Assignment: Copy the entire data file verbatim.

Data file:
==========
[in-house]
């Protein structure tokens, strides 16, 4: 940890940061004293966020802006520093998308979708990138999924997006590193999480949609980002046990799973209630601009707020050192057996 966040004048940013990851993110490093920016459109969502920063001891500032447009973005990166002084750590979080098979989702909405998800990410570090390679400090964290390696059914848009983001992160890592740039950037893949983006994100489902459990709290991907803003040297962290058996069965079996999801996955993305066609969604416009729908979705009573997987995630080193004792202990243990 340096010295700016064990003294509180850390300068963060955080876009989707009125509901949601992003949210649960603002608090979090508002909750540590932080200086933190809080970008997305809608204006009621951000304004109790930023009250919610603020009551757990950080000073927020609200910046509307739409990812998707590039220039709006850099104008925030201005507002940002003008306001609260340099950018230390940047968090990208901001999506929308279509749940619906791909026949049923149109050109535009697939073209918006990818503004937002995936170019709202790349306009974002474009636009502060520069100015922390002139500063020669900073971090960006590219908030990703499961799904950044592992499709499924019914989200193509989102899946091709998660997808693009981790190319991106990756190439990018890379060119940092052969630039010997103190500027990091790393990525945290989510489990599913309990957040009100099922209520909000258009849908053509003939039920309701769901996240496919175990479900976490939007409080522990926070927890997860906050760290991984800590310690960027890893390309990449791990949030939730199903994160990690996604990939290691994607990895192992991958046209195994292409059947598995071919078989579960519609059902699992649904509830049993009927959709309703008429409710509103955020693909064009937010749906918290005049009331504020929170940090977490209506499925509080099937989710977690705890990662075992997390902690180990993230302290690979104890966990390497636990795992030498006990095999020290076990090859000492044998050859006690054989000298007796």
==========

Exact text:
[in-house]
């Protein structure tokens, strides 16, 4: 940890940061004293966020802006520093998308979708990138999924997006590193999480949609980002046990799973209630601009707020050192057996 966040004048940013990851993110490093920016459109969502920063001891500032447009973005990166002084750590979080098979989702909405998800990410570090390679400090964290390696059914848009983001992160890592740039950037893949983006994100489902459990709290991907803003040297962290058996069965079996999801996955993305066609969604416009729908979705009573997987995630080193004792202990243990 340096010295700016064990003294509180850390300068963060955080876009989707009125509901949601992003949210649960603002608090979090508002909750540590932080200086933190809080970008997305809608204006009621951000304004109790930023009250919610603020009551757990950080000073927020609200910046509307739409990812998707590039220039709006850099104008925030201005507002940002003008306001609260340099950018230390940047968090990208901001999506929308279509749940619906791909026949049923149109050109535009697939073209918006990818503004937002995936170019709202790349306009974002474009636009502060520069100015922390002139500063020669900073971090960006590219908030990703499961799904950044592992499709499924019914989200193509989102899946091709998660997808693009981790190319991106990756190439990018890379060119940092052969630039010997103190500027990091790393990525945290989510489990599913309990957040009100099922209520909000258009849908053509003939039920309701769901996240496919175990479900976490939007409080522990926070927890997860906050760290991984800590310690960027890893390309990449791990949030939730199903994160990690996604990939290691994607990895192992991958046209195994292409059947598995071919078989579960519609059902699992649904509830049993009927959709309703008429409710509103955020693909064009937010749906918290005049009331504020929170940090977490209506499925509080099937989710977690705890990662075992997390902690180990993230302290690979104890966990390497636990795992030498006990095999020290076990090859000492044998050859006690054989000298007796």